Archives for posts with tag: poverty

A run of bad luck leaves one man struggling to make sense of the UK benefits system. Very soon he is left with no income and at risk of losing the roof over his head. Can he find his way through a bafflingly complex maze of rules? Put yourself in his shoes.

Your name is Tony Rice. You’re the sort of bloke who gets along with everyone. Always making people laugh. Ever since you left school you’ve been in and out of all sorts of jobs. Manual labour, mostly – builder, dustman, crane driver, painter and decorator. Hawker Siddeley, the aerospace company – you like it there, until the factory shuts.

You split up with your girlfriend so you ask your mum to put you up until you can sort out a flat. Save a few quid. You’re very close to your mum and dad. They’re your best friends, really. Your dad has lung cancer and needs a bit of looking after. You take him for a drive most days because he doesn’t like staying in all the time. He’s like you, not a man to sit about. At one time he worked three jobs, all at once. Still does half an hour each morning in the garden.

So you’re back in the council house in Chingford, north-east London, that you’ve

 

Source: You’re losing everything – but you don’t understand why : BBC News

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How Charles Dickens reinvented Christmas and the current Tory Government have removed Christmas. It is a pity that the Ghosts of Christmas Past, Present and Future are not available to visit The Prime Minister Theresa May and all of her Ministers.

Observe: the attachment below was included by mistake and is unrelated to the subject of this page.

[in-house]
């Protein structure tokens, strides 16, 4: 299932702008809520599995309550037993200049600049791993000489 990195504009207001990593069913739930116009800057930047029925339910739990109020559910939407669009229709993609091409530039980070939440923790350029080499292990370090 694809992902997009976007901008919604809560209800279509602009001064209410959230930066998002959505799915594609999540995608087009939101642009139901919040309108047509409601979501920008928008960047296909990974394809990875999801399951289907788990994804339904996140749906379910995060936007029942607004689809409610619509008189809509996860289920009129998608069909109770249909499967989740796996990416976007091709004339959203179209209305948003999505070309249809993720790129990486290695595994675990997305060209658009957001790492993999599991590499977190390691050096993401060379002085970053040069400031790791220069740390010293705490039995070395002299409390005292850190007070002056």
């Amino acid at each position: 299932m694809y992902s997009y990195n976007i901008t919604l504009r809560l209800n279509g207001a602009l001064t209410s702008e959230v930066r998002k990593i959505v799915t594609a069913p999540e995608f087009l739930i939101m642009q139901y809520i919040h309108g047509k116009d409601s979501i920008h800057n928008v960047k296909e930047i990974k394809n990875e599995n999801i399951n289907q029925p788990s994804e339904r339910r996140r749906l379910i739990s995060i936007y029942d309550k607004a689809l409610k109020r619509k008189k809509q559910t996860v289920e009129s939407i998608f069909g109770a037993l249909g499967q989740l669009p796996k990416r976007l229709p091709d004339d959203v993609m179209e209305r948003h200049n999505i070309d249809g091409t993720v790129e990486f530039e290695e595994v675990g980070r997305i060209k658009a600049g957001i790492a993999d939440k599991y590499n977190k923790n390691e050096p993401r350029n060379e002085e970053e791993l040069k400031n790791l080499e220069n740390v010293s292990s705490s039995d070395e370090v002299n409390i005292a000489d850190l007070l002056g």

Govt Newspeak

I am a great Dickens fan and love his work as well as his philanthropy and exposure of the treatment of the poor, I think he’d turn in his grave if he saw how the Victorian poverty he witnessed is back. The more I add articles about the poor denied benefits via Universal Credit to the despicable treatment of the disabled denied PIP/ESA the more I’m convinced that the Tories are adhering to Thatcher’s ideology by taking us back to Victorian “values People unaffected by the welfare “reforms” are either 1) unconcerned about what is happening to the jobless/disabled/poor 2) Blissfully unaware that they are one illness/accident or job loss from suffering the same fate as millions of others and when they ask what help they can get, they will be told:

Ebenezer:But have they no refuge, no resource?
Spirit of Christmas Present: [quoting Scrooge] Are there no…

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Govt Newspeak

George Osborne after delivering his budget in March 2016.